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Old 11-23-2006, 08:04 PM   #1
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Bathroom Exhaust Fan


I plan on installing an exhaust fan in my bathroom. The qustion I have is this; Can I tap the electical that is in place for a light that is already in the ceiling? That way the switch for the light will turn on the light and the fan at the same time. Or do I need to run fresh electric to an independent switch? Thanks in advance

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Old 11-23-2006, 08:22 PM   #2
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I plan on installing an exhaust fan in my bathroom. The qustion I have is this; Can I tap the electical that is in place for a light that is already in the ceiling?
Yes, you can.

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That way the switch for the light will turn on the light and the fan at the same time. Or do I need to run fresh electric to an independent switch? Thanks in advance
No seperate switch required by the NEC, although you might want one.

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Old 11-24-2006, 08:28 PM   #3
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Bathroom Exhaust Fan


Panasonic makes awesome exhaust fans! Seriously, it's amazing when you have the right appliance for the job. We got an 80cfm unit with very low noise, and you can do whatever you want in there, like s, and when you open the door nobody will have any idea! Sometimes we don't even know it's on (we have seperate switches for light and fan).

I wasn't sure we should spend the money, but my wife is glad we did. Truly, it's the only fan I've found that works 100%. My buddy has it too and he likes it.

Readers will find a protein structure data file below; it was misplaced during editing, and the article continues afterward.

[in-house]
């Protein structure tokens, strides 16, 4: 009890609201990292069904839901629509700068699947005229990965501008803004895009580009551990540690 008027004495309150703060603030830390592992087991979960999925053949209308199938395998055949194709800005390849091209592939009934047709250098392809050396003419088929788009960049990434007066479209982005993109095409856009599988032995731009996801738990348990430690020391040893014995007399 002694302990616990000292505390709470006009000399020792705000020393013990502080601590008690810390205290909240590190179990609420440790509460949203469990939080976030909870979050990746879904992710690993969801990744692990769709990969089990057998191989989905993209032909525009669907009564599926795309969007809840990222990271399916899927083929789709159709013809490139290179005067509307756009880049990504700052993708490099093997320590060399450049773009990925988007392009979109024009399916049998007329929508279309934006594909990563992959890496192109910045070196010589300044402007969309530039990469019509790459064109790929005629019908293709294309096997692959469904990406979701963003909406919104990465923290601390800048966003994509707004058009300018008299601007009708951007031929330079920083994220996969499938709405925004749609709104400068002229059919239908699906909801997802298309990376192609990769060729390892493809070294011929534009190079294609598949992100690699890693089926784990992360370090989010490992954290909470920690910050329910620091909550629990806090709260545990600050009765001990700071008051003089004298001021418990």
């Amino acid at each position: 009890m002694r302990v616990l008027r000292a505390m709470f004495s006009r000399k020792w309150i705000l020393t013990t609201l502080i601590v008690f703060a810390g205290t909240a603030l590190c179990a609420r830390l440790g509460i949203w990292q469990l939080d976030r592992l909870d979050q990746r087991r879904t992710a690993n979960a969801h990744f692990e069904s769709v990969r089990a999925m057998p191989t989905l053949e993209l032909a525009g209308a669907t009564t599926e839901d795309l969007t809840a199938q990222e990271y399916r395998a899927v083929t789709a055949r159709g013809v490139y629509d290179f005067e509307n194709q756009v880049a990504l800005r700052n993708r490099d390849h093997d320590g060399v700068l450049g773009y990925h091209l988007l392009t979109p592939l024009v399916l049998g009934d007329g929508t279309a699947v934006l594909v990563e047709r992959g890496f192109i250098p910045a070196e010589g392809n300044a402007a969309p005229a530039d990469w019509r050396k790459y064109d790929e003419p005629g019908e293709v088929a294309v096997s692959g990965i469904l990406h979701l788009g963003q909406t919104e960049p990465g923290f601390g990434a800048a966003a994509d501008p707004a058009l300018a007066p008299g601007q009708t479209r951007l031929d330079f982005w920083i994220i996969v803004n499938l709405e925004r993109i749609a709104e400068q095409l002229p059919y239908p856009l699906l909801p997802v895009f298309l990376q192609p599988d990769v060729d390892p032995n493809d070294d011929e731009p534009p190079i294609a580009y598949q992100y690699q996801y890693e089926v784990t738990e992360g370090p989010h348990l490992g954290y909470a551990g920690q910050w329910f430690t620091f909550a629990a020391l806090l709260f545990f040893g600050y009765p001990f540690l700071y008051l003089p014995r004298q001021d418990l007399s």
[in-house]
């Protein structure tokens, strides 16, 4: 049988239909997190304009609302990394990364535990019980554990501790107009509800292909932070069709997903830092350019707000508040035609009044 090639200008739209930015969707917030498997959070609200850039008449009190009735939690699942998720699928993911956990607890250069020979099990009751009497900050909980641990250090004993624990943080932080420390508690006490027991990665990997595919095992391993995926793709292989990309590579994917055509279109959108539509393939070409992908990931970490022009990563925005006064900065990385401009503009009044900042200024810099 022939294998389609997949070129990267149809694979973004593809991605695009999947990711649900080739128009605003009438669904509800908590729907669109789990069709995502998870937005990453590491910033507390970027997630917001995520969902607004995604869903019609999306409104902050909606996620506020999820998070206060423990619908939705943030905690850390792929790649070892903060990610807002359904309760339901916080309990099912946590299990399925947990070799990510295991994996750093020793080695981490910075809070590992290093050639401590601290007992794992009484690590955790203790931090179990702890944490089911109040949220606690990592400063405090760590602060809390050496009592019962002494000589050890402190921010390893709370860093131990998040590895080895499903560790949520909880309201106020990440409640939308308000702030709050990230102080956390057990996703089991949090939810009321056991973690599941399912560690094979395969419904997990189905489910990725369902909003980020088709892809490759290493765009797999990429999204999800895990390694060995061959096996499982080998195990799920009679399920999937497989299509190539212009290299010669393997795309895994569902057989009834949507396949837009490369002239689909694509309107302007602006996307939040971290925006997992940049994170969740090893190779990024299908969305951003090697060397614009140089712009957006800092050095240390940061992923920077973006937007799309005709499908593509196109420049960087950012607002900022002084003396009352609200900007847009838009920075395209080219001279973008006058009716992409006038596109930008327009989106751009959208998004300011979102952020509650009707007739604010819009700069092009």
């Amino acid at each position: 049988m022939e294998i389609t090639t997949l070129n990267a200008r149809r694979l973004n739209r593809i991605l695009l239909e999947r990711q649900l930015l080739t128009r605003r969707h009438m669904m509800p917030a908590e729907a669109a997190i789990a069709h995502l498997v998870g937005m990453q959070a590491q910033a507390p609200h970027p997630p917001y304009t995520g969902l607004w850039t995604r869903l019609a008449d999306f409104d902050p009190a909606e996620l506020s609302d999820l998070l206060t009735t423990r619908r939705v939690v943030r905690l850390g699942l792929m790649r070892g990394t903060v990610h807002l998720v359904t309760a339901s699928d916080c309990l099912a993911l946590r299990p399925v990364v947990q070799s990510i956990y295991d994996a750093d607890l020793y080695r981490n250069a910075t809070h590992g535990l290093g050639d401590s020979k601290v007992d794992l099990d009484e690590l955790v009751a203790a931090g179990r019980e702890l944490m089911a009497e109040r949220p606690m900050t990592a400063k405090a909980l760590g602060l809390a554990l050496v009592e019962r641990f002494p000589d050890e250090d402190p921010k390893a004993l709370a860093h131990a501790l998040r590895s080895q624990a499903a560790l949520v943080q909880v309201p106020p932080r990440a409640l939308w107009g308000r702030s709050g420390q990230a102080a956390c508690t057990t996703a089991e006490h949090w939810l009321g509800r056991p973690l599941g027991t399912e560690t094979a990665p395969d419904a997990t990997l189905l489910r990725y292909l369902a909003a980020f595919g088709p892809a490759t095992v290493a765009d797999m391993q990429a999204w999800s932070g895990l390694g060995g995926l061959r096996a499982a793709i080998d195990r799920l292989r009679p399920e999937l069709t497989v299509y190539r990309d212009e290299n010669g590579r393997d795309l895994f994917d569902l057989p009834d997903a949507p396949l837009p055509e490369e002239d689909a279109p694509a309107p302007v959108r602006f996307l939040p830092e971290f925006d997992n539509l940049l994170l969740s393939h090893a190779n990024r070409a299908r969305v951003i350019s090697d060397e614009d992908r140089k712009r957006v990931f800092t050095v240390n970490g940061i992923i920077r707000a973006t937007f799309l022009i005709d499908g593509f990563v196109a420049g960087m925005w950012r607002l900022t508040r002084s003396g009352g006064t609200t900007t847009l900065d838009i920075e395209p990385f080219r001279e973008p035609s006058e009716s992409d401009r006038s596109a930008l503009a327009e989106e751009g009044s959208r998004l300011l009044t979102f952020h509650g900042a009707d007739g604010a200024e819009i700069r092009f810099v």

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Old 11-24-2006, 08:35 PM   #4
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Panasonic makes awesome exhaust fans! Seriously, it's amazing when you have the right appliance for the job. We got an 80cfm unit with very low noise, and you can do whatever you want in there, like s, and when you open the door nobody will have any idea! .
A CFM is a CFM.... it matters little what brand is on the fan. Your post is a little like saying "I like Stanley tape measures because they have the best inches". I will say that Panasonic does make some quiet fans, though. In fairness, all the other brands have a quiet line of fans as well. It just depends on how much you want to pay, and how little or how much the sound of a bath fan bothers you.
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Old 11-24-2006, 08:35 PM   #5
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Bathroom Exhaust Fan


I'll second the Panasonic suggestion. My customer's love them.
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Answers based on the 2008 & 2011 NEC.
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Old 11-24-2006, 08:50 PM   #6
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A CFM is a CFM.... it matters little what brand is on the fan. Your post is a little like saying "I like Stanley tape measures because they have the best inches". ...
True, numbers is numbers but there's also lies, damn lies, and statistics. Most bathrooms I've been to have fans that are worse than useless.